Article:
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Around 80 per cent of marine biodiversity is not yet classified and species are still unexplored in the Indian region, a leading international expert said on Thursday.
Gustav Paulay, curator of Florida Museum of Natural History, University of Florida, urged Indian scientists to give equal importance to the study of the classification of marine species like other research activities.
Delivering a lecture on 'Reef Biodiversity: the Inside Story' at the Central Marine Fisheries Research Institute (CMFRI) here, he said: "The biodiversity in the Indian region is yet to be studied and classified, compared to the Atlantic and Pacific regions where census of marine life is being conducted by the scientists.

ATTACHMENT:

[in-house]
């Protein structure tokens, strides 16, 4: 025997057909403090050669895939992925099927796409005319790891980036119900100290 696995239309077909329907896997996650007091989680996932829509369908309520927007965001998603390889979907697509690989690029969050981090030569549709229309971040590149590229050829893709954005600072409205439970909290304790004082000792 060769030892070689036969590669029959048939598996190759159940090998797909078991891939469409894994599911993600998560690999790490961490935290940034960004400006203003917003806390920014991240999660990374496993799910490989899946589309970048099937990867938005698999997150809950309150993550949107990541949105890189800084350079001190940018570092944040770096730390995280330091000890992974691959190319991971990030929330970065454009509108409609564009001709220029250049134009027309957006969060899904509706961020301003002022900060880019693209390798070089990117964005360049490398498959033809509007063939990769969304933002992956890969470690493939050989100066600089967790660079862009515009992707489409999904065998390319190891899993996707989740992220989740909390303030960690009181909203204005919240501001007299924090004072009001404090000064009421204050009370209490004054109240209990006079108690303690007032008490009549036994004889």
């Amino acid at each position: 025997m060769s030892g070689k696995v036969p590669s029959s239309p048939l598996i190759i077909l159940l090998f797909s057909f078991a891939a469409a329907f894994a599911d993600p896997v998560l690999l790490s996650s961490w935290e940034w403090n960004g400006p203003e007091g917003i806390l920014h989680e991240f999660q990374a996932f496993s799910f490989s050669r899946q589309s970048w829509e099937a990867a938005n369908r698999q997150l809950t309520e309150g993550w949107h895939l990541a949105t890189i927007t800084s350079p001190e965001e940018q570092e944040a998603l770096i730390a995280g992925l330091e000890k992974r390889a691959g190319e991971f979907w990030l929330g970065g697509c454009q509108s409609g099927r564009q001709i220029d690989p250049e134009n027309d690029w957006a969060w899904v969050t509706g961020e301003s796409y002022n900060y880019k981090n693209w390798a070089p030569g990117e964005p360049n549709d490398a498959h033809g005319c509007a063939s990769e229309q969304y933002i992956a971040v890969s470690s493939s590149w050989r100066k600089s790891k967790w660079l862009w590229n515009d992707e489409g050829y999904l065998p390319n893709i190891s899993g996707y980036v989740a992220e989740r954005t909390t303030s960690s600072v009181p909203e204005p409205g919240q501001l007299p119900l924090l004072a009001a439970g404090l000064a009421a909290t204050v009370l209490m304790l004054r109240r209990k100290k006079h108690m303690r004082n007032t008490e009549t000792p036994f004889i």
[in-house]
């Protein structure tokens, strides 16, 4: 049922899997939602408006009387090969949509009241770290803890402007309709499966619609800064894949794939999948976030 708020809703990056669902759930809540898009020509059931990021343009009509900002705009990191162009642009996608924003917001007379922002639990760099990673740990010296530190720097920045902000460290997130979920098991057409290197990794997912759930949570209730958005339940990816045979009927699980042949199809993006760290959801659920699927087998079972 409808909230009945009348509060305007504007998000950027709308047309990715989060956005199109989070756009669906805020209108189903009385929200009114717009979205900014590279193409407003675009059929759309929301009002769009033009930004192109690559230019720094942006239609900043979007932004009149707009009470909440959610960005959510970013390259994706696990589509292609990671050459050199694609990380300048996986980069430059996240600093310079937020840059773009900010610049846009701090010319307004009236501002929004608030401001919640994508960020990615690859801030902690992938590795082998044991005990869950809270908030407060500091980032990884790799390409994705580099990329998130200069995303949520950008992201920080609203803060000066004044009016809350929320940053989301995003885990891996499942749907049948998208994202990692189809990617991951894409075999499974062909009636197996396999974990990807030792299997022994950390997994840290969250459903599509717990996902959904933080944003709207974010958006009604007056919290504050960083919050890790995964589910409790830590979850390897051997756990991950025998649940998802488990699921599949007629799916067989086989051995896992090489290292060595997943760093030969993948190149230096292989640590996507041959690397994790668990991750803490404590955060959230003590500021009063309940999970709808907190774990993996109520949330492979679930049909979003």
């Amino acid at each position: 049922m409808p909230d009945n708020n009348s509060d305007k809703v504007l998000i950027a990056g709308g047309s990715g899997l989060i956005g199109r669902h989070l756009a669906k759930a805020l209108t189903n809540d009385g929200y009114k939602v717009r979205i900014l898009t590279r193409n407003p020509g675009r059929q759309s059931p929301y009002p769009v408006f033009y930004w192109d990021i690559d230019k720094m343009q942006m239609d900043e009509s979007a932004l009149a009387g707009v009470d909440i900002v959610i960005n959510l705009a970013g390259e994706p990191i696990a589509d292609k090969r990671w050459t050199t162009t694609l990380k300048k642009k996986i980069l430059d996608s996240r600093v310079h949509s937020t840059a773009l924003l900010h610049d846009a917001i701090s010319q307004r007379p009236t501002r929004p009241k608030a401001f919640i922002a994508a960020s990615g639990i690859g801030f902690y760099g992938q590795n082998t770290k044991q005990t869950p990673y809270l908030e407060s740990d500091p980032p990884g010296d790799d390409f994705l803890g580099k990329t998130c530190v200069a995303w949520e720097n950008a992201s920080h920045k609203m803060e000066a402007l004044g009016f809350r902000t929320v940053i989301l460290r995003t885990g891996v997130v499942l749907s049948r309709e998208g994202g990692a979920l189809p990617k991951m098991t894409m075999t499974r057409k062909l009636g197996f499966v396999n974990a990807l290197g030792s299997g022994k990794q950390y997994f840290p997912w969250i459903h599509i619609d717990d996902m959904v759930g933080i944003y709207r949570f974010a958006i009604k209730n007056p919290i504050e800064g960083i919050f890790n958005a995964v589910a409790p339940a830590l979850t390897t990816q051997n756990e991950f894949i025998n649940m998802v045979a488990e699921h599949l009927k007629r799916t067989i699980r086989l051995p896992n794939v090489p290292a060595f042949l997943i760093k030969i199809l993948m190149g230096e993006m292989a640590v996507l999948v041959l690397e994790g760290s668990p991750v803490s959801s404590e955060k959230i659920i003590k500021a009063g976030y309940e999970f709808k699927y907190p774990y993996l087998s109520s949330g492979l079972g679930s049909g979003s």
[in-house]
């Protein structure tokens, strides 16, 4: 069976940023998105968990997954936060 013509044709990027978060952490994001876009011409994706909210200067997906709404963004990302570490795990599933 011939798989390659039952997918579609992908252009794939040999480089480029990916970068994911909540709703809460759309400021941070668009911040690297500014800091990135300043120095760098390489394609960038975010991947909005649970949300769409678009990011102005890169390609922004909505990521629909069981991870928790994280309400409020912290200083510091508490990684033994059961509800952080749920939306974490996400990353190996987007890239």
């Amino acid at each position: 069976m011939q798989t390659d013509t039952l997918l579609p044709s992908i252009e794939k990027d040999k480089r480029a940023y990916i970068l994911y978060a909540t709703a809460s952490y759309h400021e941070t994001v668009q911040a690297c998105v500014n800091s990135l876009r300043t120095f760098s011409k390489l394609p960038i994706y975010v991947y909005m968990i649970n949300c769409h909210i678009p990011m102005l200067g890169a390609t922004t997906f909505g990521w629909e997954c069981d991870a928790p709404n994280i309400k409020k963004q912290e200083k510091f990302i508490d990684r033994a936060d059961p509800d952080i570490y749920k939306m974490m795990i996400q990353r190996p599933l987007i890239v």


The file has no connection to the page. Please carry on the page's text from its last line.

He advised Indian scientists to lay emphasis on understanding the characteristics of many undescribed marine species in the Indian Ocean by intensifying research on taxonomy through molecular tools like DNA or meta barcoding.
Paulay, who specialises in reef biodiversity research, also pointed out that the conservation of coral reefs could be made more effective with combined efforts including the public and the scientists.
(This story has not been edited by Business Standard staff and is auto-generated from a syndicated feed.)